AOPA frequently receives inquiries regarding cross-country distances and landing requirements. Over the years, the regulations have changed. To assist our members, we have constructed an overall summary of the requirements that will be helpful.
By definition, cross-country time includes any flight conducted by a pilot in an aircraft that includes a landing at a point other than the point of departure that includes the use of dead reckoning, pilotage, electronic navigation aids, radio aids, or other navigation systems to navigate to the landing point. Reference: 14 CFR 61.1(b)(3)(i).
TO PROVIDE ADDITIONAL CLARIFICATIONS to the general definition above, the following situations have higher requirements:
AOPA recommends that you log all cross-country hours under the basic cross-country column and then add the distance and landing information under the notes or remarks column alongside. This will enable the pilot to correctly provide his or her cross-country hours depending on the question asked, the situation presented, or the certificate or rating sought.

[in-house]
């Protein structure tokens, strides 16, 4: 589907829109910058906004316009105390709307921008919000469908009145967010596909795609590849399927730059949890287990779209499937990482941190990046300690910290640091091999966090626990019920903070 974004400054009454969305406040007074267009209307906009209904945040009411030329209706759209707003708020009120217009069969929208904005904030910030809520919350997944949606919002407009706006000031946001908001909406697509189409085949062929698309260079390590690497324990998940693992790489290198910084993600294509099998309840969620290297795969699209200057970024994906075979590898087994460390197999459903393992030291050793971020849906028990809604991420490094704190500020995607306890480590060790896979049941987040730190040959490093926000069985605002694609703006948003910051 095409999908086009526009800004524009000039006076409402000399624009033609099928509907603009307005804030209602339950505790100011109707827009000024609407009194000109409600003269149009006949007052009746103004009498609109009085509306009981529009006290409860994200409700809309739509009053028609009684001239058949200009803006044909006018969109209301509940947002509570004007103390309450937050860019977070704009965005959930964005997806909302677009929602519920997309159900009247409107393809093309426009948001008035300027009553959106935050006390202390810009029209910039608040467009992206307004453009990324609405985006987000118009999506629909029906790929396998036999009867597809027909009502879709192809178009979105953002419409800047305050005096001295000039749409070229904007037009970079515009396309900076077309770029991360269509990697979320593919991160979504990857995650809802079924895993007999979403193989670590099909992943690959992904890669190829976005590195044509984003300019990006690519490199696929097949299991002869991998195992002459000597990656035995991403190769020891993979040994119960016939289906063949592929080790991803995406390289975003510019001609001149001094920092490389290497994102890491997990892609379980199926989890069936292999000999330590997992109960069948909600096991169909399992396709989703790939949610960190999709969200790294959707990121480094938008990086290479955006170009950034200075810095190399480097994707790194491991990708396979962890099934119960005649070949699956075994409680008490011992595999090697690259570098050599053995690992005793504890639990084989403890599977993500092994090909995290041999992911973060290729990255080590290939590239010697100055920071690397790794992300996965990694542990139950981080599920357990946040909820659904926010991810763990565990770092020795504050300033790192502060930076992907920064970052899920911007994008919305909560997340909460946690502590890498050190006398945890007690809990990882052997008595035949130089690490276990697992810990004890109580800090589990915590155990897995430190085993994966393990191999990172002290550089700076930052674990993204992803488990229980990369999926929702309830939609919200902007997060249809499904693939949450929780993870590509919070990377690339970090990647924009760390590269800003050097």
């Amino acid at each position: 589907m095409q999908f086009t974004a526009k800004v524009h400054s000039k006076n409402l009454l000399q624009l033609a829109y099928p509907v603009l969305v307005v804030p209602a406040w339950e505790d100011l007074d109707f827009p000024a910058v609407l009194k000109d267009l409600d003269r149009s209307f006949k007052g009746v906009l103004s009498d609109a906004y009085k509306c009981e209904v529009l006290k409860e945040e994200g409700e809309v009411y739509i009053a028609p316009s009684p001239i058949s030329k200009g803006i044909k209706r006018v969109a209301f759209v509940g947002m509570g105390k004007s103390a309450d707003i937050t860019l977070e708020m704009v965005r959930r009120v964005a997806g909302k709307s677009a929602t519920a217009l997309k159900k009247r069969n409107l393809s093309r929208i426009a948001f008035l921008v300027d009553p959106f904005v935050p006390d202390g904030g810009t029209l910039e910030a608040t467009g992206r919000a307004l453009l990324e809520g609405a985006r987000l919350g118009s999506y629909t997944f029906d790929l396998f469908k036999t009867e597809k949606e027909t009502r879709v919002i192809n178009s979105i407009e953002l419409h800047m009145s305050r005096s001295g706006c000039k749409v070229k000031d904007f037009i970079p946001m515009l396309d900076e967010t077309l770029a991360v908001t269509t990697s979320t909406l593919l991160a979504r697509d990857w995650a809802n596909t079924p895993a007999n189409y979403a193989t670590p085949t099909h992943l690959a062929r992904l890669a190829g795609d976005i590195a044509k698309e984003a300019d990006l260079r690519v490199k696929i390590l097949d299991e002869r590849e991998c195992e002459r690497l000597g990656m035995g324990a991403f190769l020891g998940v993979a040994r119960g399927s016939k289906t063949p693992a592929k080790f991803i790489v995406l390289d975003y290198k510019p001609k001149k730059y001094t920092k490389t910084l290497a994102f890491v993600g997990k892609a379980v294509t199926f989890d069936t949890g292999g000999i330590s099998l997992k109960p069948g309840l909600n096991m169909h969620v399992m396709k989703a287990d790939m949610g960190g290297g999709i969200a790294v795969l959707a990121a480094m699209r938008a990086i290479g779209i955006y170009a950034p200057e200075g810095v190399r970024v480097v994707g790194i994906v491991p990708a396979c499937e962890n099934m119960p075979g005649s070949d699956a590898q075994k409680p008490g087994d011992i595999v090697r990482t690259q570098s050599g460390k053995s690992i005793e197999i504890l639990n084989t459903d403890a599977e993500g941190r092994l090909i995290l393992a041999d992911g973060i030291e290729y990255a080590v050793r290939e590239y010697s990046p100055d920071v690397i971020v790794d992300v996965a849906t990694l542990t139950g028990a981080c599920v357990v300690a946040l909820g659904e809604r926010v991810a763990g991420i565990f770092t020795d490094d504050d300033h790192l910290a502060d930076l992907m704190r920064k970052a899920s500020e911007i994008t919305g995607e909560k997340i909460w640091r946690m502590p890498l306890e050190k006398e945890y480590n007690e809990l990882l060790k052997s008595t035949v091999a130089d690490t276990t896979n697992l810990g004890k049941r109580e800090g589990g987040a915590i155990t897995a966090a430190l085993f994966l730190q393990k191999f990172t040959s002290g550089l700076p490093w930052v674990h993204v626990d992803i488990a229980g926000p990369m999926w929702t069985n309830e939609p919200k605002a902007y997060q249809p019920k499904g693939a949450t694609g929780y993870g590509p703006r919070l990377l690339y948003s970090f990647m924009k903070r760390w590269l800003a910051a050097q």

Pilots may think that they would only need to account for cross-country hours that can be used to meet certificate requirements. This is true from a strict FAA legal point of view; a pilot only has to prove those hours used for certificate requirement and the various currency requirements. We have seen pilots sell themselves short, however, when asked for cross-country time on an airline job application, an insurance renewal form, or the cross-country requirements for a Part 135 pilot in command under 14 CFR 135.243(b) and (c), all of which were looking for total cross-country time.
AOPA thanks our members for their continued support in protecting the freedom to fly.